PHILADELPHIA (AP) -- Ryan Kesler needed a lucky bounce and an empty net for the easiest Vancouver goal of the season.
It's the kind of break a team needs sometimes to win on the road.
And just the latest blunder that has Philadelphia mired at the bottom of the Eastern Conference.
Kesler followed the empty-netter with the second of his two goals with 2:25 left in the third period to lead the Vancouver Canucks to a 3-2 win over the Philadelphia Flyers on Tuesday night.
The Canucks won for the second time this season when trailing after two periods.
''You want to get those under your belt early and establish yourself as a resilient group,'' Kesler said. ''We did that again tonight.''
Chris Higgins also scored for Vancouver and Roberto Luongo made the win stand with 20 saves.
Tye McGinn scored both goals for the Flyers, who dropped to 1-6. The Flyers are the only team in the NHL that has yet to score at least three goals in a game this season.
Higgins and Kesler and each scored in the third period to rally Vancouver. The Flyers fell to 1-3 under coach Craig Berube.
''We're kind of sitting back and waiting for something bad to happen,'' Berube said.
It did in the third. Higgins fired a shot off Steve Mason and Kesler pounced to score past the sprawled Flyers' goalie for the winner.
The Canucks tied it 2-2 early in the third when Henrik Sedin fed Higgins for a one-timer and his first goal of the season.
Each team struggled to generate offense. The Canucks failed to crack 20 shots until midway through the third and the Flyers didn't attempt their 20th until the final minutes. The Flyers took only one shot on two power-play attempts, and their special teams unit ranks among the worst in the league.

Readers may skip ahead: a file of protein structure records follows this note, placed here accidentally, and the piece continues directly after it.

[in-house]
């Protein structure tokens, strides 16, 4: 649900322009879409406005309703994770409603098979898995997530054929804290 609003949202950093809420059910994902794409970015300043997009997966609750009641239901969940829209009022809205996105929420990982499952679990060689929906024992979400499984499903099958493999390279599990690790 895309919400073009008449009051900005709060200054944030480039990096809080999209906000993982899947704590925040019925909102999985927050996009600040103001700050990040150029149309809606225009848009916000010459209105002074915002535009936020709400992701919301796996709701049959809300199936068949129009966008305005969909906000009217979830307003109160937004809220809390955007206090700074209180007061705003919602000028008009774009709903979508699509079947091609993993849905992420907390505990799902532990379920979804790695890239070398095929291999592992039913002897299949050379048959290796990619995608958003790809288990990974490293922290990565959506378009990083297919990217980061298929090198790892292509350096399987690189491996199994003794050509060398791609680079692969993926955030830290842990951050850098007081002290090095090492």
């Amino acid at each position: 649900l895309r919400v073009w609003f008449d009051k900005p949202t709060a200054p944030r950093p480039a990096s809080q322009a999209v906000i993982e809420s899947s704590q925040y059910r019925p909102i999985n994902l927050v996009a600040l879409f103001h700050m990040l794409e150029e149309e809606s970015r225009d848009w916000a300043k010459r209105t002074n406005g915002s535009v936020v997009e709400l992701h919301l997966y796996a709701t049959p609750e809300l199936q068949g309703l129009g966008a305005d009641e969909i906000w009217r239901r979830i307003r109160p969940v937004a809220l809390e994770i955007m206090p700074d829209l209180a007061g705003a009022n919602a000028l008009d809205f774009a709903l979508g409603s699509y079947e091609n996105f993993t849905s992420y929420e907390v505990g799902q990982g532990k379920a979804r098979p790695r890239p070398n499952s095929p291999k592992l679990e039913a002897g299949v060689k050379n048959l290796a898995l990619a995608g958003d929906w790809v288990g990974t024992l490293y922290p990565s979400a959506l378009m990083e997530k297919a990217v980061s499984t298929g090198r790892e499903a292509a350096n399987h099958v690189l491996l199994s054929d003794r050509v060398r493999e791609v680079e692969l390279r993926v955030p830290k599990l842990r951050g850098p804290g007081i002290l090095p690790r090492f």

''We are scared to make something happen on the ice,'' Flyers forward Jakub Voracek.
Armed with one of the lowest-scoring offenses in the NHL, the Flyers almost broke through early in the first, but Claude Giroux's shot rang off the post. Giroux, once one of the best players in the game, has yet to score this season, though he did pick up his second assist on McGinn's second goal.
''We are getting better every game, that's how we all look at it. It's a fact,'' Giroux said. ''If anybody knows anything about hockey, they'll know we played a good game tonight. We played our best game, and it's a good thing coming right now.''
McGinn has been impressive since the Flyers brought him up last week. With forwards Scott Hartnell and Vinny Lecavalier out with injuries, the Flyers turned to McGinn and pressed him into service on Giroux's line.
He scored against Detroit in his first game back, then showed against Vancouver that he has a knack for positioning himself in the right place at the right time.
McGinn backhanded a rebound midway through the first for a 1-0 lead.
Philadelphia's lead lasted all of 10 seconds. Mason skated behind the net and tried to clear the puck, but it took a funky carom past him and right to a streaking Kesler, who pounded the puck into the empty net for the easy, tying goal.
''I didn't see it until it was in the blue paint,'' he said. ''It's just one of those bounces.''
Mason stopped 22 shots - just not the one he never saw coming.
''Bad bounces happen,'' he said. ''It's just how you respond, and I thought for the most part, we played a pretty good game.''
McGinn made it 2-1 only 2:10 into the second when he finished off a rush with a poke past Luongo for his third goal of the season. McGinn has a chance to stick around with Hartnell out another two to four weeks with an undisclosed injury.
By the time Hartnell and Lecavalier return, the Flyers season could be unsalvageable. Giroux said it's too early to give up on the season.
''We'll start winning games here soon, and when we will, we'll be back in the playoff race,'' he said.
NOTES: Several Flyers sported pink tape as part of ''Hockey Fights Cancer'' night. ... The Canucks opened a seven-game road trip, which ends Oct. 25 in St. Louis. ... Sedin scored his 800th career point. ... Vancouver is 3-0 when it allows three goals or less. ... Vancouver won 20 of 35 faceoffs.